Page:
Learn & Share


About OKR

  • OKR is an alignment tool. But alignment can only happen when teams have structured conversations with each other to set priorities and solve interdependencies.
  • OKR is a management tool, not an employee evaluation tool.
  • OKR helps teams and organizations define shared success criteria.
  • OKRs should determine whether a person or a team achieved success.
  • Don’t turn your OKRs into a task list.
  • When setting your OKRs, try to evaluate:
    • Do you measure your effort or results?
    • Are your OKRs focused on your objective or on the means to get there?
  • 1 or more teams can share the same OKRs, but each team can have different initiatives.

  • Frequently set, tracked and re-evaluated - usually quarterly
  • What will you achieve and how you are going to achieve
  • A goal without a success metric is just a desire

OKR Format

I will as measured by


  • Objectives should be simple,short and easy to memorize.
  • memorable, inspirational,engaging,motivate and challenge.
  • Objectives are ambitious and should feel somewhat uncomfortable.
  • Objectives shouldn’t be boring. They can fit the organizational culture and be informal and fun. You can use slangs, internal jokes and even profanity - watever fits your culture.
  • Objectives may rollover from one quarter to the next. e.g., such as “Delight our Customers”

Key results

  • Set of metrics to measure progress.
  • Each objective should have 2-5 KRs.
  • KRs must be quantitative and measurable.
  • Key Results can be the same overtime, just changing the targets.
  • Types of Key Results
    • Activity-based KRs
      • Measure the completion of tasks and activities or the delivery of project milestones or deliverables.
      • They usually start with verbs such as launch, create, develop, deliver, build, make, implement, define, release, test, prepare and plan.
      • e.g. Release beta version of the product, Launch a monetizing tab, Create a new training program.
    • Value-based KRs
      • Measure the delivery of value to the organization or its customers. Measure the outcomes of successful activities.
      • Typical structures
        • Increase/reduce ABC-metric from X to Y
        • Maintain ABC-metric in x (When we want to sustain one metric).
        • Reach Y on ABC-metric (When we are doing something new).
      • Examples
        • Improve net promoter score from X to Y
        • Improve average weekly visits per active user from X to Y
        • Improve engagement (users that complete a full profile) from X to Y
        • Reduce infrastructure costs from X to Y,
        • Maintain availability during migration in 99.99%

Types of OKRs

  • Strategic OKRs - longer term (annual), company or big department level
  • Tactical OKRs - Shorter term (quarterly), team level with a mid-quarter review
    • you need time to develop initiatives, measure their impact and iterate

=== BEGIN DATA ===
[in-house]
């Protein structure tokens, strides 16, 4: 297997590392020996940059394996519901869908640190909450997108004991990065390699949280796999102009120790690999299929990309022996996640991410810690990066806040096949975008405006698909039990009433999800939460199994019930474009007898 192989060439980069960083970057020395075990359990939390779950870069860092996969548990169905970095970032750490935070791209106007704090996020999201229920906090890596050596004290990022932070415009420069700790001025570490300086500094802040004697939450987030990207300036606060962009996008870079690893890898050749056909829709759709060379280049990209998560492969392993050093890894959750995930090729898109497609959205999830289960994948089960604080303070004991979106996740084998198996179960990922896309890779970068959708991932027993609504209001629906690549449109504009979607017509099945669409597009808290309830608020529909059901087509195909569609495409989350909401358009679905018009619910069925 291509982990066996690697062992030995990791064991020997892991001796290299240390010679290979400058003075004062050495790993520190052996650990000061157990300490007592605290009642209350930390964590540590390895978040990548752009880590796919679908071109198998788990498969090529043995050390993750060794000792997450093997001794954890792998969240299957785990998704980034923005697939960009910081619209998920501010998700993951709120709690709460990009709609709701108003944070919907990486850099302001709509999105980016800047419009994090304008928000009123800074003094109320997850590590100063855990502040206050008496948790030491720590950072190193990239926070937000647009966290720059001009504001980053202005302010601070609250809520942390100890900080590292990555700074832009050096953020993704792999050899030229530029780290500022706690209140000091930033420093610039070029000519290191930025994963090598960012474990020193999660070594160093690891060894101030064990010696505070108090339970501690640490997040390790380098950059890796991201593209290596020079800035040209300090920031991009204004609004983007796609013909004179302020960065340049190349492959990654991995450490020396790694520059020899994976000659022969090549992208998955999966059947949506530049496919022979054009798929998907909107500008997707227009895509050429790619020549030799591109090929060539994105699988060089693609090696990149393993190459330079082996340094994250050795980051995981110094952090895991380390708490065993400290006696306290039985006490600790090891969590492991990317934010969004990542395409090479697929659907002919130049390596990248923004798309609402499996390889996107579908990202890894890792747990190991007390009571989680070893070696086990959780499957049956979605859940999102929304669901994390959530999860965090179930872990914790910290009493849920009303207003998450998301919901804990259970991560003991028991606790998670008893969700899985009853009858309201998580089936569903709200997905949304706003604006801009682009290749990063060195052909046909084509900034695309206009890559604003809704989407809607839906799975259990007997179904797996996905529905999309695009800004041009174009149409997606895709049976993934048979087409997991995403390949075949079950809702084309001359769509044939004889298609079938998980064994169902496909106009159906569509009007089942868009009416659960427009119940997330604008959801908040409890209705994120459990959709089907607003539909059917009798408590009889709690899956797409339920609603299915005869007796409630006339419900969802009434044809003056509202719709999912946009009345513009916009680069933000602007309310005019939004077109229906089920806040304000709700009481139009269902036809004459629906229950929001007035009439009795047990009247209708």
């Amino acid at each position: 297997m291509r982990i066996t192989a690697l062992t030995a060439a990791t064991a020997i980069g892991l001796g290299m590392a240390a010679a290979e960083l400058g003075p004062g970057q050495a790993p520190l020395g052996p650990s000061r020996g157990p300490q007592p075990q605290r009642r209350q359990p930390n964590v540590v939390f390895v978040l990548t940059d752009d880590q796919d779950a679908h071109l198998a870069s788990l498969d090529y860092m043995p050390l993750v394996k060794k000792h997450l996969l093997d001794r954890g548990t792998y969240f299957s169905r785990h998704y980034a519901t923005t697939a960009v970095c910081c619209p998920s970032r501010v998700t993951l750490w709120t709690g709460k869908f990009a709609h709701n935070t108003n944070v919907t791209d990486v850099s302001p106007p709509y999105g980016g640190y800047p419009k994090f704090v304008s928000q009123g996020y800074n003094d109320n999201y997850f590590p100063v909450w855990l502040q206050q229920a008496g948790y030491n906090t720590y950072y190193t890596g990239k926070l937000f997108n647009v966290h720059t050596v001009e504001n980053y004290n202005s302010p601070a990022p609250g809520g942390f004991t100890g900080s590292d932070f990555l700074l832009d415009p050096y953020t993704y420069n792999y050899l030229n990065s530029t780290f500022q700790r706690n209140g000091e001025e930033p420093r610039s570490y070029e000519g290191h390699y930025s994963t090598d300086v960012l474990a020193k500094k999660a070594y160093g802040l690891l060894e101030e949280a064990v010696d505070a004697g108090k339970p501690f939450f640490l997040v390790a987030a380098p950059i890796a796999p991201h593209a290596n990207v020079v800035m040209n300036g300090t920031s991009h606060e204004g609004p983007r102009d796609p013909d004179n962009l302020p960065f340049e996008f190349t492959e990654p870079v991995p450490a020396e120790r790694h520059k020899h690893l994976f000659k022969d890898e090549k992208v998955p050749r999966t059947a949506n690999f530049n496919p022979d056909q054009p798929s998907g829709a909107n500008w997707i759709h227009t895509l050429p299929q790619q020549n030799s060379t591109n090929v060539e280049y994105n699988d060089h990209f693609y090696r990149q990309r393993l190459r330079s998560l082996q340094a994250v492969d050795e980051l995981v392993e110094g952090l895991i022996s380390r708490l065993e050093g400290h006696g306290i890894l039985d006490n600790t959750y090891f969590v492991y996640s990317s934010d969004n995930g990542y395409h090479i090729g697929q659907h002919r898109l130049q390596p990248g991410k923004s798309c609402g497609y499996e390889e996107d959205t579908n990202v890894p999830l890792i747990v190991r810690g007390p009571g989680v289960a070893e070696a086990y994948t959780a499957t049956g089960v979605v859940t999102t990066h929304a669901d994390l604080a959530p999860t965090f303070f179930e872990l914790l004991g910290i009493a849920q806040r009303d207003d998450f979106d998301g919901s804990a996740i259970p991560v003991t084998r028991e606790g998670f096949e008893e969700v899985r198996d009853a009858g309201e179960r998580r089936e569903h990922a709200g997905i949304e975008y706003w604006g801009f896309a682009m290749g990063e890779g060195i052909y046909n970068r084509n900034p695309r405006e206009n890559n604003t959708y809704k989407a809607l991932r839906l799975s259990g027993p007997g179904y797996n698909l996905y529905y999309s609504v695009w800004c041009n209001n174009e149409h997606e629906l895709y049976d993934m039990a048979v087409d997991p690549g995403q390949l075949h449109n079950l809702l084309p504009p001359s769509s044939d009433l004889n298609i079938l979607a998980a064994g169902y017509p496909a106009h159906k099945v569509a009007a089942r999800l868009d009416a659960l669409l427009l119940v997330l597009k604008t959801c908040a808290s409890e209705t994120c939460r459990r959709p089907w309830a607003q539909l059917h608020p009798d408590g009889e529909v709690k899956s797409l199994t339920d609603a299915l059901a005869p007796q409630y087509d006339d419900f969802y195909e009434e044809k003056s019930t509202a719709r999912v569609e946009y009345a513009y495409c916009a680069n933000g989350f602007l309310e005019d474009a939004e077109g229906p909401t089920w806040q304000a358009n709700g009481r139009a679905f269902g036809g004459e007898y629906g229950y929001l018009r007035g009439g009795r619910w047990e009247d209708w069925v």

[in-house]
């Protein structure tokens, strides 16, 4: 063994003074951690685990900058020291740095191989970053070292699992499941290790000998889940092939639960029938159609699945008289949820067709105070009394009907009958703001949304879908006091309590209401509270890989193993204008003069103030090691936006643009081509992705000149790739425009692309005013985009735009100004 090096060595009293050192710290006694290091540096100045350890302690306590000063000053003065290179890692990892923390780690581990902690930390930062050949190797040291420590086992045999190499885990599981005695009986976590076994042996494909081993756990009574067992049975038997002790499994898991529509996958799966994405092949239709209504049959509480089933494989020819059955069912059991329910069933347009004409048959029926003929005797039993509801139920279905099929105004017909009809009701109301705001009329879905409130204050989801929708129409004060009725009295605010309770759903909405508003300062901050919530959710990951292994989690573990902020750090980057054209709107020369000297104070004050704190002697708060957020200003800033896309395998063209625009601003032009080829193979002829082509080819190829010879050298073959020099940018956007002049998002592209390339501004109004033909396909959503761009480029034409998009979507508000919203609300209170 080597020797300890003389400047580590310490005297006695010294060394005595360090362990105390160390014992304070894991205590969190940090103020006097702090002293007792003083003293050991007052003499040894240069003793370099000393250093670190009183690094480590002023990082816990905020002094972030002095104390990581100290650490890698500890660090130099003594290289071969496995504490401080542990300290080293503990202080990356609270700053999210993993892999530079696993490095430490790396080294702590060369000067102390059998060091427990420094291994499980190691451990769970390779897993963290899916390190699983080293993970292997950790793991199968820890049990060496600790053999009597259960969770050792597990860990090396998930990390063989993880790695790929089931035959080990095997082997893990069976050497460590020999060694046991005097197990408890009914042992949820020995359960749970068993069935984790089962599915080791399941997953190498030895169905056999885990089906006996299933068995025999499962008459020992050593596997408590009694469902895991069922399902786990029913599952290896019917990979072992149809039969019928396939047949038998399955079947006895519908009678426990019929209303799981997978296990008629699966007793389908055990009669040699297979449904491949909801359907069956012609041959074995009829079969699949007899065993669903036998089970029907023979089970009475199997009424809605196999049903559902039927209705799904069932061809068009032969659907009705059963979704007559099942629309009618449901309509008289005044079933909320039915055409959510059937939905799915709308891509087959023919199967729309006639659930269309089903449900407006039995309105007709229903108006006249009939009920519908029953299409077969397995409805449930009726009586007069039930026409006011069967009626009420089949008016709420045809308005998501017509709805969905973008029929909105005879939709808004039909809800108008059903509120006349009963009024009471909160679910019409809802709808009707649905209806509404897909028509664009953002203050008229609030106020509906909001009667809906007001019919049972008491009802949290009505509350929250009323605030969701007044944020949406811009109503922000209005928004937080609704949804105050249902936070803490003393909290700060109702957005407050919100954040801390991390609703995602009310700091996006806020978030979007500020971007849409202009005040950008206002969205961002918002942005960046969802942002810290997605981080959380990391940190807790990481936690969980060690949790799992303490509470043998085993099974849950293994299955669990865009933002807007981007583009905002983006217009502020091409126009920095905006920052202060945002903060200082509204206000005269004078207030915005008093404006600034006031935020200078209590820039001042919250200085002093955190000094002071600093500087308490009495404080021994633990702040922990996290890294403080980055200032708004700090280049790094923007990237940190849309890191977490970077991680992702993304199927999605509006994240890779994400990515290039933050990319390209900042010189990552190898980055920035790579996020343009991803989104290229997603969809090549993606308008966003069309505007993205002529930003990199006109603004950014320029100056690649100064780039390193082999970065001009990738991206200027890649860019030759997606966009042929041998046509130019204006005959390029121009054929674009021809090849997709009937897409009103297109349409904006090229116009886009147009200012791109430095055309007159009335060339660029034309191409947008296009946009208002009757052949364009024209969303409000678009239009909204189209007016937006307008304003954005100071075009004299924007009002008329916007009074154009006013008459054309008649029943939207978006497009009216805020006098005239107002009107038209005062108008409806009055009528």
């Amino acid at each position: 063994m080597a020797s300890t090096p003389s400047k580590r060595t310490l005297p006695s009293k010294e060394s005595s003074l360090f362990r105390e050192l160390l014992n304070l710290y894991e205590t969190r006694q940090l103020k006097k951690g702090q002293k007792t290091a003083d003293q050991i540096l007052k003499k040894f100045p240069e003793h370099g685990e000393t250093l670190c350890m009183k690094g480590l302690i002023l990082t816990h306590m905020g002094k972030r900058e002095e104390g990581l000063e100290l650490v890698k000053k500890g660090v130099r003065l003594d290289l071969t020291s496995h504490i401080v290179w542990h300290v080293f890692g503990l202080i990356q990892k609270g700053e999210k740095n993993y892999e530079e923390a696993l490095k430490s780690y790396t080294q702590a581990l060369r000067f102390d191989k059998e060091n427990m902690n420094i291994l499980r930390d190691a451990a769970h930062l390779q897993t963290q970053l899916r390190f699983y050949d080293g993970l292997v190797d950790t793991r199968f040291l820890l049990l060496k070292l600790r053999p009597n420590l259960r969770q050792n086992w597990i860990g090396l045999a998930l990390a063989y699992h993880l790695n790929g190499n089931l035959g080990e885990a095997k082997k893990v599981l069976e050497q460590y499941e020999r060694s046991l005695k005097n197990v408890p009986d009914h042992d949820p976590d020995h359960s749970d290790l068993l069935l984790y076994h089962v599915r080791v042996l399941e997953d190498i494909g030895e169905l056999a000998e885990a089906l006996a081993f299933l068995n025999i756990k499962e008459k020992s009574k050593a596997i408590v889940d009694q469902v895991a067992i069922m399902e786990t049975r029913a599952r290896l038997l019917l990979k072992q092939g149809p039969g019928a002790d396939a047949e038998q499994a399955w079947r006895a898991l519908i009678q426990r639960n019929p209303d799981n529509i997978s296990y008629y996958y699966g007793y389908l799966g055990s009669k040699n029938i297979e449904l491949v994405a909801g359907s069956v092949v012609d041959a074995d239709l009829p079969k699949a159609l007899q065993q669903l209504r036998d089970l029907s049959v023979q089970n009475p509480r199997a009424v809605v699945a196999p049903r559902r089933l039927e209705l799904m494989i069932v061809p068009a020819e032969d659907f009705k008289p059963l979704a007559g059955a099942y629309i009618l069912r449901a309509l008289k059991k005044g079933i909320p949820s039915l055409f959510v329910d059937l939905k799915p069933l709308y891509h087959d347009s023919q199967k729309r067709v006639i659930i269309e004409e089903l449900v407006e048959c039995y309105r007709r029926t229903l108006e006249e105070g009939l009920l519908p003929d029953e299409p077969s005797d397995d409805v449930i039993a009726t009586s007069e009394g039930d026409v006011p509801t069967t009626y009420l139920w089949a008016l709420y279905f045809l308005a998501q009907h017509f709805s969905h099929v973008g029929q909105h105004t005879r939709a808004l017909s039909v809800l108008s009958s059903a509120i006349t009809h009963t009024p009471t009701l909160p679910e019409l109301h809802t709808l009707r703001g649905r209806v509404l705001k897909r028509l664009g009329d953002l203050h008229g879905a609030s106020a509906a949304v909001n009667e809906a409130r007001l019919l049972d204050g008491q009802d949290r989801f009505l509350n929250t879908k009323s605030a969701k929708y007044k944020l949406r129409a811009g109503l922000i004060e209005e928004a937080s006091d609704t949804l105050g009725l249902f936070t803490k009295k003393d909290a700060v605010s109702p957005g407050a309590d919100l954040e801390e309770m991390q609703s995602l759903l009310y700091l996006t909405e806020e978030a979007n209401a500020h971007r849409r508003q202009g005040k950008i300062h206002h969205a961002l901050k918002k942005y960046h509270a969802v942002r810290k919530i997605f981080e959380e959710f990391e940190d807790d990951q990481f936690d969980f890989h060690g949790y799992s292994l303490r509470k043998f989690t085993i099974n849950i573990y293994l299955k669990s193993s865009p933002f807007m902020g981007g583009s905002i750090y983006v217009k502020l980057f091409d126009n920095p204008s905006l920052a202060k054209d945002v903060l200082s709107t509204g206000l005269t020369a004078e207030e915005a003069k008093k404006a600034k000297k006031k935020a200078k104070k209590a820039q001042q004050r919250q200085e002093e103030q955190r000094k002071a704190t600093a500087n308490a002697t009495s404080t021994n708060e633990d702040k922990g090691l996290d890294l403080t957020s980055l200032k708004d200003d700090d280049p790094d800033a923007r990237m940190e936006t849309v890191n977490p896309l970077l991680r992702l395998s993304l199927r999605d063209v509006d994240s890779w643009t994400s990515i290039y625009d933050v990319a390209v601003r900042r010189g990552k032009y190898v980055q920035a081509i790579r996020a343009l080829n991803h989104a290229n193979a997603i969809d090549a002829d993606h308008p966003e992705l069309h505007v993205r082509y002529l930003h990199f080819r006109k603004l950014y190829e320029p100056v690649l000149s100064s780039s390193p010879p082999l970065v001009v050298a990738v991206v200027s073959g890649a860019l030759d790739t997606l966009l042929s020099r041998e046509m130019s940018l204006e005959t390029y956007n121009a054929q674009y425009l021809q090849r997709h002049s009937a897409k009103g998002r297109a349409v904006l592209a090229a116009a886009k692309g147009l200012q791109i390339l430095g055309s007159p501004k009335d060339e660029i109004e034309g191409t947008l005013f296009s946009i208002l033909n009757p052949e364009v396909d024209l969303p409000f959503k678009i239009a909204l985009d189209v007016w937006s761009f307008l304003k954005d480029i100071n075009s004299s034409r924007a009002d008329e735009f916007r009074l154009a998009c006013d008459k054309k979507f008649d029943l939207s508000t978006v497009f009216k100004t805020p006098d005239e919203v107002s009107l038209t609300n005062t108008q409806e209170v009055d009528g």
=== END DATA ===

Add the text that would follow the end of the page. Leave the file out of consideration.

• when creating their tactical OKRs each team has to answer two questions:
      • How can we contribute to the strategic OKRs?
      • Which of the key results included in the strategic OKRs may we impact?
  • OKRs cannot be based on activities for three main reasons:
    • 1) We want a results-focused culture, and not one focused on tasks.
    • 2) If you did all your tasks and nothing improved, that is not success.
      • Success is improving something: Customers are more satisfied, sales are higher, costs have been reduced.
    • 3) Your action plan is just a series of hypotheses
      • The lean startup methodology taught us that an idea is just a non-validated hypothesis.
      • when setting OKRs, focus on the destination, not on the means to get there.

OKRI (Objective, Key Results, Initiatives)

  • Objectives: What we want to achieve.
  • Key Results: How are we going to measure our progress?
  • Initiatives: What are we going to do to reach our OKR: projects, tasks or activities.
    • Initiatives are just bets and have to change if the numbers aren’t improving.
    • Instead of tracking the delivery of a project, we should measure the indicators that motivated it in the first place.

Moonshots vs. Roofshots

  • Moonshots
    • Moonshots are ‘Stretch goals’
    • Just beyond the threshold of what seems possible
    • Success means achieving 60-70%
    • Cons
      • Can demotivate people if they can only 60% every time.
      • Lack of accountability and commitment (hey, it’s just a stretch goal)
    • Best practices
      • Have one Moonshot KR per objective and others as roofshots
  • Roofshots
    • Goals that are hard but achievable
    • Success means achieving 100%
  • OKR cadences
    • 1st OKR period: Apr 1 to Jun 1
    • 1st OKR review: May 15
    • Weekly check-ins must happen - even during scrum (OKRs shouldn’t turn into New Year resolutions)